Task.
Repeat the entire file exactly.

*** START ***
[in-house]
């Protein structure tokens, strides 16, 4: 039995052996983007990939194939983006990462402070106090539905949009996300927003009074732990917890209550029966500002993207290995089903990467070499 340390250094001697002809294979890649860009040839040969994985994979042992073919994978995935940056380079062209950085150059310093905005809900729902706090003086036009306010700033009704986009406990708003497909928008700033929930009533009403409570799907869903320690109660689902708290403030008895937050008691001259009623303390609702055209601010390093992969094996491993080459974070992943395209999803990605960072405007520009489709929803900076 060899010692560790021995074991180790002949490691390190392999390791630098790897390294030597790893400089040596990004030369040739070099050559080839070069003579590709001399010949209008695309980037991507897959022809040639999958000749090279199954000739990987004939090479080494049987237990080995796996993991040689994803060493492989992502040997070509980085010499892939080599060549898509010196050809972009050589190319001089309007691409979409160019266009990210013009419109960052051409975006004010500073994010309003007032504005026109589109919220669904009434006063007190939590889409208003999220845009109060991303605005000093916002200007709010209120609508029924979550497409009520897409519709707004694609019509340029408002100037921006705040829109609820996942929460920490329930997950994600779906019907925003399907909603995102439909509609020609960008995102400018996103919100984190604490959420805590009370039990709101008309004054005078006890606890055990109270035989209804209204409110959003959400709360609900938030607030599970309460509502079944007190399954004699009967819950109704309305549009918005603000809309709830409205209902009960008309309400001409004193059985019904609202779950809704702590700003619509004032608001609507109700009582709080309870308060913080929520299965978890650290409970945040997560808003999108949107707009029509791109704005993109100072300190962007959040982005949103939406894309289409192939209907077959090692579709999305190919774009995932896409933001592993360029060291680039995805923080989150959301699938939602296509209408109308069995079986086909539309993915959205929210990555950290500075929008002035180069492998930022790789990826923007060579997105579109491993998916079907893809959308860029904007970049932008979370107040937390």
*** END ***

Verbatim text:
[in-house]
């Protein structure tokens, strides 16, 4: 039995052996983007990939194939983006990462402070106090539905949009996300927003009074732990917890209550029966500002993207290995089903990467070499 340390250094001697002809294979890649860009040839040969994985994979042992073919994978995935940056380079062209950085150059310093905005809900729902706090003086036009306010700033009704986009406990708003497909928008700033929930009533009403409570799907869903320690109660689902708290403030008895937050008691001259009623303390609702055209601010390093992969094996491993080459974070992943395209999803990605960072405007520009489709929803900076 060899010692560790021995074991180790002949490691390190392999390791630098790897390294030597790893400089040596990004030369040739070099050559080839070069003579590709001399010949209008695309980037991507897959022809040639999958000749090279199954000739990987004939090479080494049987237990080995796996993991040689994803060493492989992502040997070509980085010499892939080599060549898509010196050809972009050589190319001089309007691409979409160019266009990210013009419109960052051409975006004010500073994010309003007032504005026109589109919220669904009434006063007190939590889409208003999220845009109060991303605005000093916002200007709010209120609508029924979550497409009520897409519709707004694609019509340029408002100037921006705040829109609820996942929460920490329930997950994600779906019907925003399907909603995102439909509609020609960008995102400018996103919100984190604490959420805590009370039990709101008309004054005078006890606890055990109270035989209804209204409110959003959400709360609900938030607030599970309460509502079944007190399954004699009967819950109704309305549009918005603000809309709830409205209902009960008309309400001409004193059985019904609202779950809704702590700003619509004032608001609507109700009582709080309870308060913080929520299965978890650290409970945040997560808003999108949107707009029509791109704005993109100072300190962007959040982005949103939406894309289409192939209907077959090692579709999305190919774009995932896409933001592993360029060291680039995805923080989150959301699938939602296509209408109308069995079986086909539309993915959205929210990555950290500075929008002035180069492998930022790789990826923007060579997105579109491993998916079907893809959308860029904007970049932008979370107040937390």